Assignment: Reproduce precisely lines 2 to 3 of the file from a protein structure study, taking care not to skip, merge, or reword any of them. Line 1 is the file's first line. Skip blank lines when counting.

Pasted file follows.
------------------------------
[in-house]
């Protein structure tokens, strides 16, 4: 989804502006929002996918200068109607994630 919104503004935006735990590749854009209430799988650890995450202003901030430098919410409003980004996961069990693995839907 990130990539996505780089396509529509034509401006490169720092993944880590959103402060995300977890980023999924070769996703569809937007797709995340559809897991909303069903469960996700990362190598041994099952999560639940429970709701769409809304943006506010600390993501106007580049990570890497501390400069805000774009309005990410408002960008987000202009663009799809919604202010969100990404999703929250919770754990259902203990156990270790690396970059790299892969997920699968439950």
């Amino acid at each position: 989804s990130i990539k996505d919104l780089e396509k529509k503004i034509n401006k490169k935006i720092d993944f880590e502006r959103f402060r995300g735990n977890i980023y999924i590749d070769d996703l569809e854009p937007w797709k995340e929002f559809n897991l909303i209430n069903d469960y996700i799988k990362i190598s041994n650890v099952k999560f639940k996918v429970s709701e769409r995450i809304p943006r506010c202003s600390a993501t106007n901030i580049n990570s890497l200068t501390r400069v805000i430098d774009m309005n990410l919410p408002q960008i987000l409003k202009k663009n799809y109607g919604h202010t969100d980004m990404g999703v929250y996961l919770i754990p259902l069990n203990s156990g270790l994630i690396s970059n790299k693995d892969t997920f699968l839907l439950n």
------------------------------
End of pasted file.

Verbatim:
């Protein structure tokens, strides 16, 4: 989804502006929002996918200068109607994630 919104503004935006735990590749854009209430799988650890995450202003901030430098919410409003980004996961069990693995839907 990130990539996505780089396509529509034509401006490169720092993944880590959103402060995300977890980023999924070769996703569809937007797709995340559809897991909303069903469960996700990362190598041994099952999560639940429970709701769409809304943006506010600390993501106007580049990570890497501390400069805000774009309005990410408002960008987000202009663009799809919604202010969100990404999703929250919770754990259902203990156990270790690396970059790299892969997920699968439950």
């Amino acid at each position: 989804s990130i990539k996505d919104l780089e396509k529509k503004i034509n401006k490169k935006i720092d993944f880590e502006r959103f402060r995300g735990n977890i980023y999924i590749d070769d996703l569809e854009p937007w797709k995340e929002f559809n897991l909303i209430n069903d469960y996700i799988k990362i190598s041994n650890v099952k999560f639940k996918v429970s709701e769409r995450i809304p943006r506010c202003s600390a993501t106007n901030i580049n990570s890497l200068t501390r400069v805000i430098d774009m309005n990410l919410p408002q960008i987000l409003k202009k663009n799809y109607g919604h202010t969100d980004m990404g999703v929250y996961l919770i754990p259902l069990n203990s156990g270790l994630i690396s970059n790299k693995d892969t997920f699968l839907l439950n």